The wood path walk is well sign-posted and is about a mile long.  The woods contain many British native species to encourage wildlife.  Lucky visitors may see some of our red squirrels.

Dunninald Castle Dunninald Castle

 


Dunninald Castle & Gardens's history and features

Dunninald has a history of at least a thousand years. The name is derived from the gaelic, dun a castle and ard, a high place. The first Dunninald was on the cliff high above the North Sea, so the name is a good description of the original site. The origin of its colloquial name, Black Jack, is lost.  A second house was built about 1590, to replace the old tower fortalice. This was some four hundred yards inland and was at the foot of the present-day beech avenue, next to the walled garden.

By 1811 the second house was some 230 years old and the new owner, Peter Arkley, commissioned James Gillespie Graham to built a new house. This was designed in the gothic revival style, building started in 1819 and the house was completed in 1824.

James Gillespie Graham specialised in the gothic revival style and built many houses and churches around Scotland. He designed the Glenfinnan Monument in 1815, and one of his students was Augustus Pugin, who famously worked on the Houses of Parliament at Westminster, London.  Other notable works include St Andrews Cathedral in Glasgow and St Mary's Cathedral in Edinburgh. He designed the church at the top of the Royal Mile in Edinburgh, now known as The Hub. Two of his major country house properties are now ruins: Armadale Castle on Skye and Cambusnethan Priory near Glasgow.

Dunninald has hardly been altered in the years since it was built, which is the main reason why it is held in such high regard. The house has long been associated with the sea, and is only half a mile from the site of the first Dunninald (Black Jack) and the old lime kiln at the Boddin promontory.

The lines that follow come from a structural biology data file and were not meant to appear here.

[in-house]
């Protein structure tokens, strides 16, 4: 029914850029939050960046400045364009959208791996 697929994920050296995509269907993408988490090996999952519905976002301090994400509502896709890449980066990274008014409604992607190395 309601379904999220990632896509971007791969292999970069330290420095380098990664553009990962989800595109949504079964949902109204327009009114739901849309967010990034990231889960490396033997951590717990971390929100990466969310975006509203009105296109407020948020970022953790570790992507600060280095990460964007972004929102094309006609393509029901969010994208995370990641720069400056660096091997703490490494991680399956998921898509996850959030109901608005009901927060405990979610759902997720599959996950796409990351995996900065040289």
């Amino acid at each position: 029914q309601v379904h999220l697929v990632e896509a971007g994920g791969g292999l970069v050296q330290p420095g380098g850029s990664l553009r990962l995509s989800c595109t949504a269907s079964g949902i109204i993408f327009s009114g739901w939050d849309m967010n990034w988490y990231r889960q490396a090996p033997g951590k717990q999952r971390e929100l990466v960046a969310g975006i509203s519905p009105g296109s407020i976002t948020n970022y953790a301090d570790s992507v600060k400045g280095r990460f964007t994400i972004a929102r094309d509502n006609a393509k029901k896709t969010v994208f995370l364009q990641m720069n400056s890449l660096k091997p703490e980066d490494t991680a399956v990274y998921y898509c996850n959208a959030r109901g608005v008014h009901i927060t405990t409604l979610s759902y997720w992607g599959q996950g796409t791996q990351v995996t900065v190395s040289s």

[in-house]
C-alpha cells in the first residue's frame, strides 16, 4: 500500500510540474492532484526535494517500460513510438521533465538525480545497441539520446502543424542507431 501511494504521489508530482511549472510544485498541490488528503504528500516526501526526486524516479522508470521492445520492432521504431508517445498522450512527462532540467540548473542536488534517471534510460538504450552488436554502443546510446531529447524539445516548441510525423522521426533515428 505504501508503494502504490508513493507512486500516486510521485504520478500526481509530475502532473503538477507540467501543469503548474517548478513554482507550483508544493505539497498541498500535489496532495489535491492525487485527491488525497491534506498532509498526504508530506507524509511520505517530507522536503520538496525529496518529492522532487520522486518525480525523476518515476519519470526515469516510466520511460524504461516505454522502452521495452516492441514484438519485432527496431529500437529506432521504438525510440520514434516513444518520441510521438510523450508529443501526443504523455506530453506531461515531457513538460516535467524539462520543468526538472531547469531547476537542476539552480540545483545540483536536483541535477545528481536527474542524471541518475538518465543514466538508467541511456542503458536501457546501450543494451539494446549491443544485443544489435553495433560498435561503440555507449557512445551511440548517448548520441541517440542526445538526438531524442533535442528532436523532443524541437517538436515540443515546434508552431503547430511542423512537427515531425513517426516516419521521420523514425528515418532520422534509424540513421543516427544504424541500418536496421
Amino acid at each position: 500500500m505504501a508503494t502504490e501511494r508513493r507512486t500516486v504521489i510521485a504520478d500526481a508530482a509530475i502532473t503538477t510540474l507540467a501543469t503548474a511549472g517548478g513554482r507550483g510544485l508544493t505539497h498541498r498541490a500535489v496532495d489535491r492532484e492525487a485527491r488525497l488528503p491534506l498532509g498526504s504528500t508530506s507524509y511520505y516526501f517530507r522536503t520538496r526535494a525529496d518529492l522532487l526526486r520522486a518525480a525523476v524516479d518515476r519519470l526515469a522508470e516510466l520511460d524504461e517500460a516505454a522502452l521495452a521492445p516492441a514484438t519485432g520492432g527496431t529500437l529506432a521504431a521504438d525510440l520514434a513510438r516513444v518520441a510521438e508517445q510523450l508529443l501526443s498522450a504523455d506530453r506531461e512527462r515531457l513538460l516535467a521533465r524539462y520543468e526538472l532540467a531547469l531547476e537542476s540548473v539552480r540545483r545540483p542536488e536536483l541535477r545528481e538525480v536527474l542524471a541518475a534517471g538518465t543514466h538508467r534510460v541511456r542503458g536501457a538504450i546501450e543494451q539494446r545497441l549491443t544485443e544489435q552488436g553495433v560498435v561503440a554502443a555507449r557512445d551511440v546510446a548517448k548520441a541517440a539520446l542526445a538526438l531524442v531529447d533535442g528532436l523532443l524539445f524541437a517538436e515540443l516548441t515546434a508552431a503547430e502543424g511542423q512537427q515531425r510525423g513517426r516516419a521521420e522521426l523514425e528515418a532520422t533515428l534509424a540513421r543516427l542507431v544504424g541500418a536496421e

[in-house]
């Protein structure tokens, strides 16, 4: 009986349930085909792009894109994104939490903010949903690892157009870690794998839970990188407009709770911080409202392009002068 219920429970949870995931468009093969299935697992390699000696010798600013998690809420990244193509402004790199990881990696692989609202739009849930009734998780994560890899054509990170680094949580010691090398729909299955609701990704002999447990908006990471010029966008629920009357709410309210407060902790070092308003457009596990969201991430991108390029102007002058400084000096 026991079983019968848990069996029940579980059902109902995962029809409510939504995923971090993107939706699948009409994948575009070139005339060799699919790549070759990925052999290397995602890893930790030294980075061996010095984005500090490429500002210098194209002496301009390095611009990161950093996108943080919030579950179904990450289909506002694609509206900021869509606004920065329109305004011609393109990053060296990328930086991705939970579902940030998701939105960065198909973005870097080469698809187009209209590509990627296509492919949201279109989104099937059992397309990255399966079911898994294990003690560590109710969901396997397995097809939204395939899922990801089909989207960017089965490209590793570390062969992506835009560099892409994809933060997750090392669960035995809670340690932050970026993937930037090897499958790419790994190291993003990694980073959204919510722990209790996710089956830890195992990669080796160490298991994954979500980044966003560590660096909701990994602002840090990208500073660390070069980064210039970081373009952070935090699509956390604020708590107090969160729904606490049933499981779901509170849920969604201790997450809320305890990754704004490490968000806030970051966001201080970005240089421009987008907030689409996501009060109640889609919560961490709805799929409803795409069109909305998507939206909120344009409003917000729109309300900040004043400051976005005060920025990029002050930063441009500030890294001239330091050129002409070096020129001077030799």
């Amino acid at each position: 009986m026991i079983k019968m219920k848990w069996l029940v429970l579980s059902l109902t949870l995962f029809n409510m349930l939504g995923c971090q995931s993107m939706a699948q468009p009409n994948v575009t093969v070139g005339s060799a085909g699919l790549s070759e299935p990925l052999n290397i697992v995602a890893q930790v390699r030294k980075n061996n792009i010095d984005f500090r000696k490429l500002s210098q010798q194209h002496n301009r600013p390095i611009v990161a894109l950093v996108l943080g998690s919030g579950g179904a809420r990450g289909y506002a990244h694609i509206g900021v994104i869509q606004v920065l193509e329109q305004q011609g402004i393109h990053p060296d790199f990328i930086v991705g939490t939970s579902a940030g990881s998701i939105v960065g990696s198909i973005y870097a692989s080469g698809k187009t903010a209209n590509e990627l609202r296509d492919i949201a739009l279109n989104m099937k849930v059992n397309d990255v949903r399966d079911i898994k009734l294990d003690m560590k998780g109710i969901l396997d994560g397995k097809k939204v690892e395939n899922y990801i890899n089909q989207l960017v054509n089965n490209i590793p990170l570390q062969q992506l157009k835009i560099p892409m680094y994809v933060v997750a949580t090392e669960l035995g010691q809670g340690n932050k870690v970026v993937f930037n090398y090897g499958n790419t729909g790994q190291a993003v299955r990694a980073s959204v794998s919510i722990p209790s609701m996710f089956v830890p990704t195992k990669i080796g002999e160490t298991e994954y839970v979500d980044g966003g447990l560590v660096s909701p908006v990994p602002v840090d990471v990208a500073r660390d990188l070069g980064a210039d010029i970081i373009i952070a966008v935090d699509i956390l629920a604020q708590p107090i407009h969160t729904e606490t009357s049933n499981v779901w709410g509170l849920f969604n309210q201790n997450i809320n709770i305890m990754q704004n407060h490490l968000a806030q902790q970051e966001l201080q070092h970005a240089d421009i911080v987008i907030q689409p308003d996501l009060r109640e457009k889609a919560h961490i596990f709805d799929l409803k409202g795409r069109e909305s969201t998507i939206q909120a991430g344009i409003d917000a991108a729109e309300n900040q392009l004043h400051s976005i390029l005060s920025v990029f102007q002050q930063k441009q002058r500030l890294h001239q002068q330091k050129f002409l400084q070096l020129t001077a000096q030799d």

From the Boddin can be seen the broad sweep of Lunan Bay, with the ruins of Red Castle at its centre, and the Bell Rock Lighthouse, 15 miles out to sea.

In the days of Black Jack, salmon were caught in traps on the rocks below the castle. Now bag-nets may be seen in the water between the months of June and August.


Fun Facts

The Walled Garden

A highlight of Dunninald is the Walled Garden.  A short walk from the house, most visitors enter though the Union Gate. Made by Browns of Montrose in 1907; roses, thistles, daffodils and shamrocks represent each of the 4 home nations.

The garden is south facing on a slope.  The curved northern wall creates a warm micro-climate.  The trees outside give additional shelter.   The main function of the garden was to provide for the household, namely vegetables, fruit and cut flowers.  In recent times, the planting has changed to include a double herbaceous border with rose arches down the centre of the garden and mixed borders along the walls.  A smaller quantity of vegetables, soft fruits and fruit are still grown. When available, plants, fruit and vegetables are sold when the gardens are open.

The west gate opens onto the site of the previous house. From here visitors have the option of returning to the current house by the south drive or back up the beech avenue, or taking the longer circular walk around the Wood Path.  The wood path is about a mile long.

Dunninald Walled Garden